In this ourVoices special, openDemocracy’s Editor in Chief Mary Fitzgerald travels back to Louisville, Kentucky: the city where her father’s family has lived for generations.
For months, the city centre has been occupied by Black Lives Matter activists, continuing to protest daily over the police killing of Breonna Taylor. They say they won’t give up, no matter who wins the US election.
Kentucky is also the home of one of America’s giant political figures: Mitch McConnell, the Republican Senate Majority leader who’s been in power 36 years. It looks inevitable the state will choose Trump, and Mitch, again this time.
But as Mary discovers, what’s happening on the ground in Louisville still tells us a lot about where the country could be headed on November 3rd – and in the months and years to come.
Mary Fitzgerald: We’re now two days away from the US election. Joe Biden is up in the polls, but with Trump threatening not to abide by the results, the nation stands in limbo - poised for what could be the most consequential election in decades.
I’m Mary Fitzgerald, the editor in chief of openDemocracy. Over the past weeks and months, I’ve been speaking to voters all across the country. I’ve been traveling through the key swing states, but to really get under the skin of what’s happening in America right now, I went back to Louisville, Kentucky, the place my father’s family has been living for generations.
It's so strange being back here at this moment. I’m recording this from downtown Louisville which is all boarded up, the streets are silent apart from when there are protests. My grandparents still live here, just a few miles away. But I can’t go see them. The pandemic has already claimed nearly a quarter of a million lives.
But I’m here because if you really want to understand what’s happening in America right now, and what might come next, you need to dive deep into one place, and for me that’s Louisville.
Jecorey Arthur: So growing up in Louisville has been a reflection of growing up in the United States of America. And I would say that Louisville is the perfect place to reflect America. I call Louisville the capital of American racism because we have the southern tendencies, we are the gateway to the south. But we are also closer than other southern cities, and other southern states to the north and the midwest. So you have that covert racism and you have that overt racism, and that is what it has meant growing up in the city of Louisville.
Mary Fitzgerald: This year Louisville was the scene of some of the largest Black Lives Matter protests over the police killing of Breonna Taylor. Every day and night, they’re still going strong.
Donald Trump: And I’ll tell you something. We have a man, one of the most powerful men in the world. It’s okay, he comes from Kentucky, that’s not bad. (source)
Mary Fitzgerald: I’m also here in Louisville because I’m fascinated by one of America’s giant political figures: Mitch McConnell, the Republican Senate Majority leader, who’s been Kentucky’s senator since 1985. He’s the main power broker of the conservative agenda in Washington DC, and recently engineered the appointment of Trump’s Supreme Court Justice, Amy Coney Barrett.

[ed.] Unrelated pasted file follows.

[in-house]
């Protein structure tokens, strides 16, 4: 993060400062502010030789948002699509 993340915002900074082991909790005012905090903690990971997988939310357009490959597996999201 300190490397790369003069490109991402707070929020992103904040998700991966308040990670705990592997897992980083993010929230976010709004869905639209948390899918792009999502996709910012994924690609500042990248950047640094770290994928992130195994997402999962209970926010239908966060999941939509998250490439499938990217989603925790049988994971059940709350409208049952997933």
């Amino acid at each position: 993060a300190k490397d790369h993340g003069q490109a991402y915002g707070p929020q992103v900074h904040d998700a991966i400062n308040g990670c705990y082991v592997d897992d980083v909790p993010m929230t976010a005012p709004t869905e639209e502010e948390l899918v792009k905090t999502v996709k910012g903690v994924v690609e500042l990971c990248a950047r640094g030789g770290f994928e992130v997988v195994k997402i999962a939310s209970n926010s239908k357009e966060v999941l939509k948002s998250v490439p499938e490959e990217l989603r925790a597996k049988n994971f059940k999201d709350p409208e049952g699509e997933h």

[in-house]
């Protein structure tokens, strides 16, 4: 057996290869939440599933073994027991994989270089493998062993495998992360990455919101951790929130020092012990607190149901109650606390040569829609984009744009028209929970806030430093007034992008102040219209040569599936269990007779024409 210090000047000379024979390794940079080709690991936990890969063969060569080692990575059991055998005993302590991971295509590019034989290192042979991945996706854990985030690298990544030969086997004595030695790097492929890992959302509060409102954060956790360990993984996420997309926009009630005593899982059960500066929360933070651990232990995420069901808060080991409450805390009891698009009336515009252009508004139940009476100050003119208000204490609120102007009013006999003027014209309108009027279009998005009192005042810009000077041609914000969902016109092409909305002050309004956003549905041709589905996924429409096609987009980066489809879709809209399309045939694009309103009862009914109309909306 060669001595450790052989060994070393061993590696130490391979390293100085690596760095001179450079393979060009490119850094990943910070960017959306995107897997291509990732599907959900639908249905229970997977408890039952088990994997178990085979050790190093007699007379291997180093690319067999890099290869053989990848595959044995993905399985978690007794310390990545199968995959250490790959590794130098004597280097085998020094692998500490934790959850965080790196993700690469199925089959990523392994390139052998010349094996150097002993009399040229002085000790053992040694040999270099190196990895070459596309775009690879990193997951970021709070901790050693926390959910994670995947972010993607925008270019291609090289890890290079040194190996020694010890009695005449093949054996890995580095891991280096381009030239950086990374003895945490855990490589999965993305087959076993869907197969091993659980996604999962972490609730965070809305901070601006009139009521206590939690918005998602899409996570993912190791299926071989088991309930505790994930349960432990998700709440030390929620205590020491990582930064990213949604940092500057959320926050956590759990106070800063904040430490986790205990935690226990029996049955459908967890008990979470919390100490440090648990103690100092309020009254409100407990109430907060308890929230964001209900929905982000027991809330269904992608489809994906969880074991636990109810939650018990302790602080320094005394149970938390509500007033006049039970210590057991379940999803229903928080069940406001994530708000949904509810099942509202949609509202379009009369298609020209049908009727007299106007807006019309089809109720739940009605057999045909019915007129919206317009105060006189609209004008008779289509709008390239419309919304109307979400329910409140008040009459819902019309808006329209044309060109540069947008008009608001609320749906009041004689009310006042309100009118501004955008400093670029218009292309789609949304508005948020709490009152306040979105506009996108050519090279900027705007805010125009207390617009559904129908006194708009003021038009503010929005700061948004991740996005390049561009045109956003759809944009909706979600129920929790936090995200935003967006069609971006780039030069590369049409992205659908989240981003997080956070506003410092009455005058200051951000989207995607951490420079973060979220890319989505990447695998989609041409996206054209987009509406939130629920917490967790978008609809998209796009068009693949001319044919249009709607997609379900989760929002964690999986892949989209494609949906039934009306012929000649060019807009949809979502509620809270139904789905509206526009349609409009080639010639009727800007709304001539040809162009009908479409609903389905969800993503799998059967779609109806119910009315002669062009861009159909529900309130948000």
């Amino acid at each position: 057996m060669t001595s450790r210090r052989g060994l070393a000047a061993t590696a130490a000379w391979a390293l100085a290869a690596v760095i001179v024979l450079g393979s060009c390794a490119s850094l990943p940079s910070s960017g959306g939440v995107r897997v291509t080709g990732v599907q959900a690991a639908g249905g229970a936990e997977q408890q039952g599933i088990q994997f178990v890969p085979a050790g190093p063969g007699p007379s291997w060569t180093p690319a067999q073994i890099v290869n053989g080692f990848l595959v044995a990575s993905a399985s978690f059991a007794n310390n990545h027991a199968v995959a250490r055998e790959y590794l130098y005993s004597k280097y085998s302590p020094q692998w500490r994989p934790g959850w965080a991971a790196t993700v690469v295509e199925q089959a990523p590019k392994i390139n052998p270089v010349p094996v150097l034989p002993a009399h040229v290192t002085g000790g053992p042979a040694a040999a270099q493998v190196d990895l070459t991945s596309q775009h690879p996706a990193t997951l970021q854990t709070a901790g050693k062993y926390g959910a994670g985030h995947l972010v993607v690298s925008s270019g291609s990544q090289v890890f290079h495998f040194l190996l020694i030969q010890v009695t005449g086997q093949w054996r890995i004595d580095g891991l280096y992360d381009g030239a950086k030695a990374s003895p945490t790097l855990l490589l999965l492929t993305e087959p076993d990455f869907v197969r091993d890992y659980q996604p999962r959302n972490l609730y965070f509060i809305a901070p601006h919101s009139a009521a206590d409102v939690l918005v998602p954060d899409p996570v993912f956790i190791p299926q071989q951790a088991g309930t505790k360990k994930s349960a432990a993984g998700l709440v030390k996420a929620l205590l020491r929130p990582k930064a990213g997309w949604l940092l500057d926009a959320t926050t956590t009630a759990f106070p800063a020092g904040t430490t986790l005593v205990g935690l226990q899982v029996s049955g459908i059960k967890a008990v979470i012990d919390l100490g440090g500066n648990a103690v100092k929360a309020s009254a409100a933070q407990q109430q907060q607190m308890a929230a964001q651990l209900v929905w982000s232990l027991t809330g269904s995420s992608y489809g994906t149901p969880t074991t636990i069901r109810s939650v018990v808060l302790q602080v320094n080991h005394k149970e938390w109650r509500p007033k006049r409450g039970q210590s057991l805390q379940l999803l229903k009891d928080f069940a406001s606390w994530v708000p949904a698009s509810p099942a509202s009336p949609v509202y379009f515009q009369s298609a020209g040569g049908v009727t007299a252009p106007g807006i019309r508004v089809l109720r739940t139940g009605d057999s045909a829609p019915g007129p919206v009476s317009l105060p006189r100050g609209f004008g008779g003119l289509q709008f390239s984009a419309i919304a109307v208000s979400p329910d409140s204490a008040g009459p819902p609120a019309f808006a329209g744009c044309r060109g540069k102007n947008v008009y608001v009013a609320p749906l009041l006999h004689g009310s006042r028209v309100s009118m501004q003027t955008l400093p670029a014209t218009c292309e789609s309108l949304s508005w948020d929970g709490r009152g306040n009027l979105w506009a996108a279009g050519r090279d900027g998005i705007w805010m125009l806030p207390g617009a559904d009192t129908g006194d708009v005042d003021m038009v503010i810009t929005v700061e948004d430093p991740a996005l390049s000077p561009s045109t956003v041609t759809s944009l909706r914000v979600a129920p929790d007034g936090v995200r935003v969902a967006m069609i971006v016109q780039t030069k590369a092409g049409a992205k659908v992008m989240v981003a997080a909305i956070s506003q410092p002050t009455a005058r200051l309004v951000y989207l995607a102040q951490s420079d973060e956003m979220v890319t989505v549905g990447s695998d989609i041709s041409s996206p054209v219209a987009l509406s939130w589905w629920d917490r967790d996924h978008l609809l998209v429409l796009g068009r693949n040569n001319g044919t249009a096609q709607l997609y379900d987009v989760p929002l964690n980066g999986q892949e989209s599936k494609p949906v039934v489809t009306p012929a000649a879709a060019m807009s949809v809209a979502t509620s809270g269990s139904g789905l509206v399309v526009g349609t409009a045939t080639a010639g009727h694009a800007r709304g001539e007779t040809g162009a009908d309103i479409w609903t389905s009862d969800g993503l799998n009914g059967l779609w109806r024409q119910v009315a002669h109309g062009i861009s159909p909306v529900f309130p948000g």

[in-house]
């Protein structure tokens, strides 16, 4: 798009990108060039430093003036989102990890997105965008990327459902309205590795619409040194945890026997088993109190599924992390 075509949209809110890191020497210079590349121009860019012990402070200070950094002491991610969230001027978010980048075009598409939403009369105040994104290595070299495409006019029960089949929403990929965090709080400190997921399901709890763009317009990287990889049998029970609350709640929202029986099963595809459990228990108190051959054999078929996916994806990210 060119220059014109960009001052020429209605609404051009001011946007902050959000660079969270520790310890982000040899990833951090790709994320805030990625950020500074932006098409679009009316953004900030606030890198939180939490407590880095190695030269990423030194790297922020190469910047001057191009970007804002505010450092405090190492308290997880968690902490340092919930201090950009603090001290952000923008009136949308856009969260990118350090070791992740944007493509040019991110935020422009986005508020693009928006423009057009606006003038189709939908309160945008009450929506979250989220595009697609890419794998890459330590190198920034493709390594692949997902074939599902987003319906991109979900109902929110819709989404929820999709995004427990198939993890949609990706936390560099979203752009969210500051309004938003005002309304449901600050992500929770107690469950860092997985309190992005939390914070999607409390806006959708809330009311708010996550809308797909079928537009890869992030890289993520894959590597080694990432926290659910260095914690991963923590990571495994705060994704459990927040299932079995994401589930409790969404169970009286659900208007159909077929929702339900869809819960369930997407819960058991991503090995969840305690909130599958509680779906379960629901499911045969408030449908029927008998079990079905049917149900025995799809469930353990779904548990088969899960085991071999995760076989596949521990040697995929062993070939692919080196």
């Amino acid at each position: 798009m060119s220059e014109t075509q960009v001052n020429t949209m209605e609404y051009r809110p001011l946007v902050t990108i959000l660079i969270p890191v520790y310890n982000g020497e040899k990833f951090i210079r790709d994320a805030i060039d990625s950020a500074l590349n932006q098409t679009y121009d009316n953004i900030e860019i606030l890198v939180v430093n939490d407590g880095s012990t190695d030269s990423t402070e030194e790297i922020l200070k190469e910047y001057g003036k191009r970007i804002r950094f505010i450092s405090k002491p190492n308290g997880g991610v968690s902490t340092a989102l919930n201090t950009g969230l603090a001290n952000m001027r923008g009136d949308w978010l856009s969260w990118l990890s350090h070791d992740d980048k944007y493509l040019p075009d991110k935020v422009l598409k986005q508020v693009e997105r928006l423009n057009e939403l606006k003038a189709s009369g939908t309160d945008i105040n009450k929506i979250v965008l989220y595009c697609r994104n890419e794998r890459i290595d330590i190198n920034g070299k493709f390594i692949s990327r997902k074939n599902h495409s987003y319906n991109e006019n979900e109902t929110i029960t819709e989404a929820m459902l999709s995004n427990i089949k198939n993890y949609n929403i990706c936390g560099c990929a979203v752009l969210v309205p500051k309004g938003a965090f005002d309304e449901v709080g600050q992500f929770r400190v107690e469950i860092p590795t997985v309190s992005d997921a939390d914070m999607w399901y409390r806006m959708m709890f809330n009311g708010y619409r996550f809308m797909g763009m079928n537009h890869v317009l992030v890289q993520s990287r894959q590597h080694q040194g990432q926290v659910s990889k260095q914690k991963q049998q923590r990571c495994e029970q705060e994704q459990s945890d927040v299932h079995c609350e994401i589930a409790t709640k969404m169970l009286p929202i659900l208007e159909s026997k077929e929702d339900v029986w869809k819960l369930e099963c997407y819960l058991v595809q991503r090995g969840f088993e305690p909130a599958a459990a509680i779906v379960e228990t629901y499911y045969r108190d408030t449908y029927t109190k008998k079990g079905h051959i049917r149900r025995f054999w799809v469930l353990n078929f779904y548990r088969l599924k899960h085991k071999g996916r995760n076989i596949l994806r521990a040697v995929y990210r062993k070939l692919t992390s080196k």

Mitch McConnell: Thank you Kentucky, aren’t we proud of president Trump? Let me just add, thanks to President Trump and a Republican Senate, 84 new federal judges this congress. That’s already a record Mr. President. Keep sending them our way, and we’ll keep confirming them and change the court system forever. Thank you for being here. (source)
Mary Fitzgerald: Since the 90s, Kentucky has voted for a Republican president. It looks inevitable the state will vote for Trump, and for Mitch, again this time. But, as I’ve discovered, what’s happening on the ground in Louisville still tells us a lot about where the country could be headed.
Donald Trump: And you know we’ll be running together in 2020. That’ll be a lot of fun. (source)
Mary Fitzgerald: I’ve been coming to Louisville all my life. Despite big gains for racial equality won long before I was born, to me this place – like so many places in America – has always seemed shockingly segregated.
Why? And what does the history of these deep racial divisions reveal about the choices facing voters today? I started by asking my grandparents.
Jerry Fitzgerald: We just took segregation for granted. It was like it really didn’t exist. Because I had no contact with people of color, at that point, and I think that I mentioned the first time that I ever really encountered a black person up close and personal was when i was a freshmen in high school and was playing on the basketball team, and the segregated school in Louisville was for blacks West Central high school right down in the middle of the city, urban locations.